Meanwhile, established agencies have the opportunity to highlight the work done by their outsourced talent by promoting their creative freelancers or boutique firms. 

The road ahead 

“The challenge for liquidity will remain,” states Panjabi. “While many banks have come in for support, they are also limited. The UAE government has done an admirable job and is open to listening. They have given us support even though many of their own income streams have slowed or stopped.” 

Panjabi notes that travel, tourism, hospitality and retail will all be different going forward.   

“It is a question of adapting and waiting it out in the short to medium term,” he says. “However, there is an opportunity to be the first mover in solving challenges that businesses or people face and responding to it within your business so keeping your eyes and mind open is essential.” 

JBM’s Gunjahalli notes that as investors analyse market trends to shape their investment decisions, businesses that spark innovation in industries that have been at the forefront of the pandemic will receive a lot of investment.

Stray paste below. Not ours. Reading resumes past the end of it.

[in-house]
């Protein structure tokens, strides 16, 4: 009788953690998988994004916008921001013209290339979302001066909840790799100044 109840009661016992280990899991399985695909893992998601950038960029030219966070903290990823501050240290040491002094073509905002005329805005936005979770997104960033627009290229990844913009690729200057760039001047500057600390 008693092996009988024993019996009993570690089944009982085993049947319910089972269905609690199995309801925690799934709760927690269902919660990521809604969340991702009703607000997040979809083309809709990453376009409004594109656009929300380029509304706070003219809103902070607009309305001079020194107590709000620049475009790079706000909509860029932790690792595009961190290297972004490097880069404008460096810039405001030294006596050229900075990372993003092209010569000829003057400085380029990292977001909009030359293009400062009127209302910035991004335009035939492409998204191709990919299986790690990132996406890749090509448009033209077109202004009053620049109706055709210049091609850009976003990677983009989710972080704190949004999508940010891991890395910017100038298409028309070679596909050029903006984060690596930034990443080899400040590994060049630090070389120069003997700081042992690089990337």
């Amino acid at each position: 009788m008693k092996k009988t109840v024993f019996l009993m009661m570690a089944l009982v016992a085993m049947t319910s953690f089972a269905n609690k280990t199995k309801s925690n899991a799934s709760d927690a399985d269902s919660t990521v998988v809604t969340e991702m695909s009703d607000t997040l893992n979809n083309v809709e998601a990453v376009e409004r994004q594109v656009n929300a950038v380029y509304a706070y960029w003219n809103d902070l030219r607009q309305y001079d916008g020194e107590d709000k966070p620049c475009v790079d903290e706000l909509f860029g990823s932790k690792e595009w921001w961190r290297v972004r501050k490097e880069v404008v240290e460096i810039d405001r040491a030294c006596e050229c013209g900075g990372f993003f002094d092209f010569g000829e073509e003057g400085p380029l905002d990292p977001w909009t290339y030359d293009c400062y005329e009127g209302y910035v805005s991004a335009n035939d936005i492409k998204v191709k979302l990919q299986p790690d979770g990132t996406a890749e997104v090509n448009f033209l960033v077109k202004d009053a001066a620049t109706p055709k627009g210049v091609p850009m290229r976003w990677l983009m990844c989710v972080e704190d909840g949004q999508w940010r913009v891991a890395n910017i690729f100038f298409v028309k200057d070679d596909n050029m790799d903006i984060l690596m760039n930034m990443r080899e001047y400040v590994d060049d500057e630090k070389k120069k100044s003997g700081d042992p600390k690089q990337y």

“Economic landscape and business practices will inevitably change,” she says. “No doubt it will be a difficult couple of years, but at the end of the day change is the only constant.” 

Matar firmly believes SMEs and startups are and will always remain an integral part of the UAE government’s approach to enhancing the private sector and diversifying the economy. 

“The UAE’s strong focus on innovation and entrepreneurship has boosted its appeal around the world as an attractive startup hub,” he says. “In fact, the country has positioned itself as a landing pad for startups around the world, bringing in emerging technologies, solutions, innovators and entrepreneurial risk takers.”